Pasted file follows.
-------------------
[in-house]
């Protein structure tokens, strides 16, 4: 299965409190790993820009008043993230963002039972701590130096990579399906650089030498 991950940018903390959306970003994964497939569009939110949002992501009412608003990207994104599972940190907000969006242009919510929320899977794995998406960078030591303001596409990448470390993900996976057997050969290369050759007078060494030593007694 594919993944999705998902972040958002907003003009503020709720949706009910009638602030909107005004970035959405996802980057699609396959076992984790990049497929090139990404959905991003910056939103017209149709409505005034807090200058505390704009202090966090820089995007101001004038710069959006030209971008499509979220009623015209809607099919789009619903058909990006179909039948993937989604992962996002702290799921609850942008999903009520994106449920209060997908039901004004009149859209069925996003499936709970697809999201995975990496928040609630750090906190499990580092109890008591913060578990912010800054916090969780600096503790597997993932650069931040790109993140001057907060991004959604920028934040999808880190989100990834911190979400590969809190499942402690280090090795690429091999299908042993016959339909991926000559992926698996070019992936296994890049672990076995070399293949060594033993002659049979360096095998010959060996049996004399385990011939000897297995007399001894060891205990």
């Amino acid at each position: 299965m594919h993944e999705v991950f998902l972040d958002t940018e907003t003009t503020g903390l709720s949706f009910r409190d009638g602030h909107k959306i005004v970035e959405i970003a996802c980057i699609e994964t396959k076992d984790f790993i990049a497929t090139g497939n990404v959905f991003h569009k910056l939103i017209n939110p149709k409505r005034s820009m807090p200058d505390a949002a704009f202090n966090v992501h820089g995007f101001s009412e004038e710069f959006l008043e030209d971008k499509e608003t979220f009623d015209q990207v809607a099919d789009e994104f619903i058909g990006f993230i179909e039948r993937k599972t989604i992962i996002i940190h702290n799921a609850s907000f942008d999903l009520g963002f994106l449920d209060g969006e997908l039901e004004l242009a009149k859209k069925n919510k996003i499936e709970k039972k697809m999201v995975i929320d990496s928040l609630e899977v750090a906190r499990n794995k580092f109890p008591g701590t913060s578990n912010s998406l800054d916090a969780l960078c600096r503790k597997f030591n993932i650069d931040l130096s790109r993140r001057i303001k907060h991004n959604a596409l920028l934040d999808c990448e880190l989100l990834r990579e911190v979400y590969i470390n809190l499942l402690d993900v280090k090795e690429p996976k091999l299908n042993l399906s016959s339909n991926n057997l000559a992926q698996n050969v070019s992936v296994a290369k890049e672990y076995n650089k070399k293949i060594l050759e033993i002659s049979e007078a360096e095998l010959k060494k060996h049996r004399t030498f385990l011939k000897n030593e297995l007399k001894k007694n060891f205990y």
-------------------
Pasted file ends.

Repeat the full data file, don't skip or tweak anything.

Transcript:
[in-house]
């Protein structure tokens, strides 16, 4: 299965409190790993820009008043993230963002039972701590130096990579399906650089030498 991950940018903390959306970003994964497939569009939110949002992501009412608003990207994104599972940190907000969006242009919510929320899977794995998406960078030591303001596409990448470390993900996976057997050969290369050759007078060494030593007694 594919993944999705998902972040958002907003003009503020709720949706009910009638602030909107005004970035959405996802980057699609396959076992984790990049497929090139990404959905991003910056939103017209149709409505005034807090200058505390704009202090966090820089995007101001004038710069959006030209971008499509979220009623015209809607099919789009619903058909990006179909039948993937989604992962996002702290799921609850942008999903009520994106449920209060997908039901004004009149859209069925996003499936709970697809999201995975990496928040609630750090906190499990580092109890008591913060578990912010800054916090969780600096503790597997993932650069931040790109993140001057907060991004959604920028934040999808880190989100990834911190979400590969809190499942402690280090090795690429091999299908042993016959339909991926000559992926698996070019992936296994890049672990076995070399293949060594033993002659049979360096095998010959060996049996004399385990011939000897297995007399001894060891205990």
């Amino acid at each position: 299965m594919h993944e999705v991950f998902l972040d958002t940018e907003t003009t503020g903390l709720s949706f009910r409190d009638g602030h909107k959306i005004v970035e959405i970003a996802c980057i699609e994964t396959k076992d984790f790993i990049a497929t090139g497939n990404v959905f991003h569009k910056l939103i017209n939110p149709k409505r005034s820009m807090p200058d505390a949002a704009f202090n966090v992501h820089g995007f101001s009412e004038e710069f959006l008043e030209d971008k499509e608003t979220f009623d015209q990207v809607a099919d789009e994104f619903i058909g990006f993230i179909e039948r993937k599972t989604i992962i996002i940190h702290n799921a609850s907000f942008d999903l009520g963002f994106l449920d209060g969006e997908l039901e004004l242009a009149k859209k069925n919510k996003i499936e709970k039972k697809m999201v995975i929320d990496s928040l609630e899977v750090a906190r499990n794995k580092f109890p008591g701590t913060s578990n912010s998406l800054d916090a969780l960078c600096r503790k597997f030591n993932i650069d931040l130096s790109r993140r001057i303001k907060h991004n959604a596409l920028l934040d999808c990448e880190l989100l990834r990579e911190v979400y590969i470390n809190l499942l402690d993900v280090k090795e690429p996976k091999l299908n042993l399906s016959s339909n991926n057997l000559a992926q698996n050969v070019s992936v296994a290369k890049e672990y076995n650089k070399k293949i060594l050759e033993i002659s049979e007078a360096e095998l010959k060494k060996h049996r004399t030498f385990l011939k000897n030593e297995l007399k001894k007694n060891f205990y």